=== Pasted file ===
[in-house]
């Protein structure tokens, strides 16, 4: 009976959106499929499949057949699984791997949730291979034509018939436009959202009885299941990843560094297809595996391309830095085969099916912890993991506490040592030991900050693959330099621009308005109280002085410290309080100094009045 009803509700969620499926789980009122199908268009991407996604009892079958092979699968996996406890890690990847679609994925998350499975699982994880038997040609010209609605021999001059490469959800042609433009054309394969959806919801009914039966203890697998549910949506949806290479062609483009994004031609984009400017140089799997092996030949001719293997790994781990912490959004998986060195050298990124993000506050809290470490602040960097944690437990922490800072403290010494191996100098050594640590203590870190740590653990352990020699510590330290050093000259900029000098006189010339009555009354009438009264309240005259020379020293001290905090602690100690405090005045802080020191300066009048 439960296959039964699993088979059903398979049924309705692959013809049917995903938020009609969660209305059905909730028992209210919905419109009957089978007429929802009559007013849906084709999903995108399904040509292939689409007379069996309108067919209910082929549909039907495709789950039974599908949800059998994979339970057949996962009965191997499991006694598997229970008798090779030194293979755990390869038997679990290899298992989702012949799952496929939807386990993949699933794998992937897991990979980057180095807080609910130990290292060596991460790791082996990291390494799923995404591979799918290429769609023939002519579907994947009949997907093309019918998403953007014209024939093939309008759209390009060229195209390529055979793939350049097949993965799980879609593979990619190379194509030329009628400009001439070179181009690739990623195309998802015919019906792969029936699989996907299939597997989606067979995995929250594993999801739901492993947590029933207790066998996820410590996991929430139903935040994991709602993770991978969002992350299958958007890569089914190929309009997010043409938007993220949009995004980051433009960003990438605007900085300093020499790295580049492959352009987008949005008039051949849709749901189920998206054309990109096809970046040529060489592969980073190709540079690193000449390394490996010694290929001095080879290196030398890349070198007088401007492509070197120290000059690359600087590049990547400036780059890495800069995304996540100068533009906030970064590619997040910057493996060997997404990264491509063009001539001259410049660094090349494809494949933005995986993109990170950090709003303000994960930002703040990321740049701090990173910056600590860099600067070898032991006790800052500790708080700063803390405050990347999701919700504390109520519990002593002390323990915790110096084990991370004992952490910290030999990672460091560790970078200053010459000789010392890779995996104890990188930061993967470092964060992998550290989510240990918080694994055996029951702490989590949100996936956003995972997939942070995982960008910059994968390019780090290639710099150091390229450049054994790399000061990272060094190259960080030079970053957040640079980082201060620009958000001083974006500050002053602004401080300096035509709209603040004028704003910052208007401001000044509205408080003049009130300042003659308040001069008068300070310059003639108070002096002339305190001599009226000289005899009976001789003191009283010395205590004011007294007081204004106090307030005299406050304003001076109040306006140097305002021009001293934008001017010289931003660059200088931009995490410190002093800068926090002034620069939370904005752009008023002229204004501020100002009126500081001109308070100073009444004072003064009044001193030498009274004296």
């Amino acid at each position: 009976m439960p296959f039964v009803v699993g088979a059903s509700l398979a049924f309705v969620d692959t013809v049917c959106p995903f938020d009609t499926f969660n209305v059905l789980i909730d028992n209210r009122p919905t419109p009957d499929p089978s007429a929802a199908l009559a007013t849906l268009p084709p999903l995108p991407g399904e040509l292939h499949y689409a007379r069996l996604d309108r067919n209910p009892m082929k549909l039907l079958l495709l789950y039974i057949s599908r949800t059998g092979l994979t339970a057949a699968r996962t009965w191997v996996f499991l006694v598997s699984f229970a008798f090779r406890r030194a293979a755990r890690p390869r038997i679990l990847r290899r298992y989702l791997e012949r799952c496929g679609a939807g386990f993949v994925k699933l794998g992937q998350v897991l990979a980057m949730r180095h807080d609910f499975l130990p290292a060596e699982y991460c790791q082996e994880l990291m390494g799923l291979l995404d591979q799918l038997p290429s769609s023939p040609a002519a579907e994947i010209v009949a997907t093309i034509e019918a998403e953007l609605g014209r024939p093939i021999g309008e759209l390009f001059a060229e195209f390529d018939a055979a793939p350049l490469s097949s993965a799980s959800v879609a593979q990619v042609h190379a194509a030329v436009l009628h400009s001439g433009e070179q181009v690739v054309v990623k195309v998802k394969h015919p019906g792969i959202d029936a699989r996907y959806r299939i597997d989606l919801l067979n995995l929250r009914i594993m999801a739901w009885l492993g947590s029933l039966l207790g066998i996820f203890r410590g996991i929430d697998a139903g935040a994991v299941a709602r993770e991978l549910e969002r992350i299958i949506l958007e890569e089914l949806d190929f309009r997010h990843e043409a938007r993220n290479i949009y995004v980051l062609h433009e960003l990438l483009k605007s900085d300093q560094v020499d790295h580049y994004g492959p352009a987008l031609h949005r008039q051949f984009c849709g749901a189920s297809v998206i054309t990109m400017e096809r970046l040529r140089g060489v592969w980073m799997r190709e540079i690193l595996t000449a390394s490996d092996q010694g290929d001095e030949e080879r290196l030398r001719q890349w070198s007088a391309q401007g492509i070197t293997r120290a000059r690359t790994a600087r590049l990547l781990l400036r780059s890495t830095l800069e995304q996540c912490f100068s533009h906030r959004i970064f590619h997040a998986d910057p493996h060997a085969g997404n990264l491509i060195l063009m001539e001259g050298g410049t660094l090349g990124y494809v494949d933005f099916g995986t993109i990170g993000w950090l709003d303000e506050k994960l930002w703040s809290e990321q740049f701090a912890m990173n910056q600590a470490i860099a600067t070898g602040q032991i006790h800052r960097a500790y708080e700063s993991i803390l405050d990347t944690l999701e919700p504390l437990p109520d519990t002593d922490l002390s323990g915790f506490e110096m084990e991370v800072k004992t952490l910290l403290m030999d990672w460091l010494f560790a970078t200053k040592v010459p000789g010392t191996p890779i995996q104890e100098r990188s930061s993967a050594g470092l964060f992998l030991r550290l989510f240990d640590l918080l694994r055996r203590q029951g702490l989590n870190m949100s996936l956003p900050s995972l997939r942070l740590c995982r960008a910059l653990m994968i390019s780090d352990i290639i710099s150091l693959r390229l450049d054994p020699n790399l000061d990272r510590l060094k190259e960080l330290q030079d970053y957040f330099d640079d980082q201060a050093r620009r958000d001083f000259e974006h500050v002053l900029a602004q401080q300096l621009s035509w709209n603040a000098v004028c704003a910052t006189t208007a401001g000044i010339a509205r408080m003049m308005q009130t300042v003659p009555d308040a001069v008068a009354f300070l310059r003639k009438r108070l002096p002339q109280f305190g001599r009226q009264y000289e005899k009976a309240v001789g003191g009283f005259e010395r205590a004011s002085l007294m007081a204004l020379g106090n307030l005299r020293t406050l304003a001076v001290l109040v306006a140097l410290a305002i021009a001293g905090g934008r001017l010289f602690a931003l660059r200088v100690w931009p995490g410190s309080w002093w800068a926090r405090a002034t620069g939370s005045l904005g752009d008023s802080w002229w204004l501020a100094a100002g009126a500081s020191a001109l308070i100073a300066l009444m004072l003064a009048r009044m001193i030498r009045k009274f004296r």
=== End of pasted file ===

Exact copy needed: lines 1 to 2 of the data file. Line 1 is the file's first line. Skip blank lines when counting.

[in-house]
């Protein structure tokens, strides 16, 4: 009976959106499929499949057949699984791997949730291979034509018939436009959202009885299941990843560094297809595996391309830095085969099916912890993991506490040592030991900050693959330099621009308005109280002085410290309080100094009045 009803509700969620499926789980009122199908268009991407996604009892079958092979699968996996406890890690990847679609994925998350499975699982994880038997040609010209609605021999001059490469959800042609433009054309394969959806919801009914039966203890697998549910949506949806290479062609483009994004031609984009400017140089799997092996030949001719293997790994781990912490959004998986060195050298990124993000506050809290470490602040960097944690437990922490800072403290010494191996100098050594640590203590870190740590653990352990020699510590330290050093000259900029000098006189010339009555009354009438009264309240005259020379020293001290905090602690100690405090005045802080020191300066009048 439960296959039964699993088979059903398979049924309705692959013809049917995903938020009609969660209305059905909730028992209210919905419109009957089978007429929802009559007013849906084709999903995108399904040509292939689409007379069996309108067919209910082929549909039907495709789950039974599908949800059998994979339970057949996962009965191997499991006694598997229970008798090779030194293979755990390869038997679990290899298992989702012949799952496929939807386990993949699933794998992937897991990979980057180095807080609910130990290292060596991460790791082996990291390494799923995404591979799918290429769609023939002519579907994947009949997907093309019918998403953007014209024939093939309008759209390009060229195209390529055979793939350049097949993965799980879609593979990619190379194509030329009628400009001439070179181009690739990623195309998802015919019906792969029936699989996907299939597997989606067979995995929250594993999801739901492993947590029933207790066998996820410590996991929430139903935040994991709602993770991978969002992350299958958007890569089914190929309009997010043409938007993220949009995004980051433009960003990438605007900085300093020499790295580049492959352009987008949005008039051949849709749901189920998206054309990109096809970046040529060489592969980073190709540079690193000449390394490996010694290929001095080879290196030398890349070198007088401007492509070197120290000059690359600087590049990547400036780059890495800069995304996540100068533009906030970064590619997040910057493996060997997404990264491509063009001539001259410049660094090349494809494949933005995986993109990170950090709003303000994960930002703040990321740049701090990173910056600590860099600067070898032991006790800052500790708080700063803390405050990347999701919700504390109520519990002593002390323990915790110096084990991370004992952490910290030999990672460091560790970078200053010459000789010392890779995996104890990188930061993967470092964060992998550290989510240990918080694994055996029951702490989590949100996936956003995972997939942070995982960008910059994968390019780090290639710099150091390229450049054994790399000061990272060094190259960080030079970053957040640079980082201060620009958000001083974006500050002053602004401080300096035509709209603040004028704003910052208007401001000044509205408080003049009130300042003659308040001069008068300070310059003639108070002096002339305190001599009226000289005899009976001789003191009283010395205590004011007294007081204004106090307030005299406050304003001076109040306006140097305002021009001293934008001017010289931003660059200088931009995490410190002093800068926090002034620069939370904005752009008023002229204004501020100002009126500081001109308070100073009444004072003064009044001193030498009274004296």